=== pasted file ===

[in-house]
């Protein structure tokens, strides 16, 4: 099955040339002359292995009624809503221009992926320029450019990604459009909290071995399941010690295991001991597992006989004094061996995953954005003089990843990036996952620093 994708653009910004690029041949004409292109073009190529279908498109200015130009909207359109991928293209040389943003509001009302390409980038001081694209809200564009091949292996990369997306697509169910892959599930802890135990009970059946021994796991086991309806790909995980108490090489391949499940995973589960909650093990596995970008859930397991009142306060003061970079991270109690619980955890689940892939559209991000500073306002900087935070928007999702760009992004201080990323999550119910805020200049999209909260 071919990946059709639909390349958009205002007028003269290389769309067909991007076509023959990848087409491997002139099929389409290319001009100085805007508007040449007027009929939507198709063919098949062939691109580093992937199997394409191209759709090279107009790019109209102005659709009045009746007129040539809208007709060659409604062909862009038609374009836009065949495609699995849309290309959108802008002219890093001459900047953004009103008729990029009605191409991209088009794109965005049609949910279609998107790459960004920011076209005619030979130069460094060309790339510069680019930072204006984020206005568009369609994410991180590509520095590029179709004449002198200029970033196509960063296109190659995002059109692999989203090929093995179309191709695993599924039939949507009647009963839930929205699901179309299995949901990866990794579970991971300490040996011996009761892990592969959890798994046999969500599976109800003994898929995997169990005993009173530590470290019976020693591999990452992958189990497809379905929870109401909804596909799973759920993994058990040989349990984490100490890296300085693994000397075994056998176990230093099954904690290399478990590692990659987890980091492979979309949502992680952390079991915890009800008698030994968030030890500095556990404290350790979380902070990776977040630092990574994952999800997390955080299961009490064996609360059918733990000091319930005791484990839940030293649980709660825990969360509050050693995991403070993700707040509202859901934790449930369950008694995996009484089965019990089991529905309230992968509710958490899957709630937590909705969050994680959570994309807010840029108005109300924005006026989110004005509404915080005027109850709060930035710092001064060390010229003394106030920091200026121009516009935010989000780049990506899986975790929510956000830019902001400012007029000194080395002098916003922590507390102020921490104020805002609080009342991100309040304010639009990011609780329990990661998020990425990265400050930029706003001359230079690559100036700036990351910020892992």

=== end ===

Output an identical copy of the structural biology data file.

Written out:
[in-house]
């Protein structure tokens, strides 16, 4: 099955040339002359292995009624809503221009992926320029450019990604459009909290071995399941010690295991001991597992006989004094061996995953954005003089990843990036996952620093 994708653009910004690029041949004409292109073009190529279908498109200015130009909207359109991928293209040389943003509001009302390409980038001081694209809200564009091949292996990369997306697509169910892959599930802890135990009970059946021994796991086991309806790909995980108490090489391949499940995973589960909650093990596995970008859930397991009142306060003061970079991270109690619980955890689940892939559209991000500073306002900087935070928007999702760009992004201080990323999550119910805020200049999209909260 071919990946059709639909390349958009205002007028003269290389769309067909991007076509023959990848087409491997002139099929389409290319001009100085805007508007040449007027009929939507198709063919098949062939691109580093992937199997394409191209759709090279107009790019109209102005659709009045009746007129040539809208007709060659409604062909862009038609374009836009065949495609699995849309290309959108802008002219890093001459900047953004009103008729990029009605191409991209088009794109965005049609949910279609998107790459960004920011076209005619030979130069460094060309790339510069680019930072204006984020206005568009369609994410991180590509520095590029179709004449002198200029970033196509960063296109190659995002059109692999989203090929093995179309191709695993599924039939949507009647009963839930929205699901179309299995949901990866990794579970991971300490040996011996009761892990592969959890798994046999969500599976109800003994898929995997169990005993009173530590470290019976020693591999990452992958189990497809379905929870109401909804596909799973759920993994058990040989349990984490100490890296300085693994000397075994056998176990230093099954904690290399478990590692990659987890980091492979979309949502992680952390079991915890009800008698030994968030030890500095556990404290350790979380902070990776977040630092990574994952999800997390955080299961009490064996609360059918733990000091319930005791484990839940030293649980709660825990969360509050050693995991403070993700707040509202859901934790449930369950008694995996009484089965019990089991529905309230992968509710958490899957709630937590909705969050994680959570994309807010840029108005109300924005006026989110004005509404915080005027109850709060930035710092001064060390010229003394106030920091200026121009516009935010989000780049990506899986975790929510956000830019902001400012007029000194080395002098916003922590507390102020921490104020805002609080009342991100309040304010639009990011609780329990990661998020990425990265400050930029706003001359230079690559100036700036990351910020892992």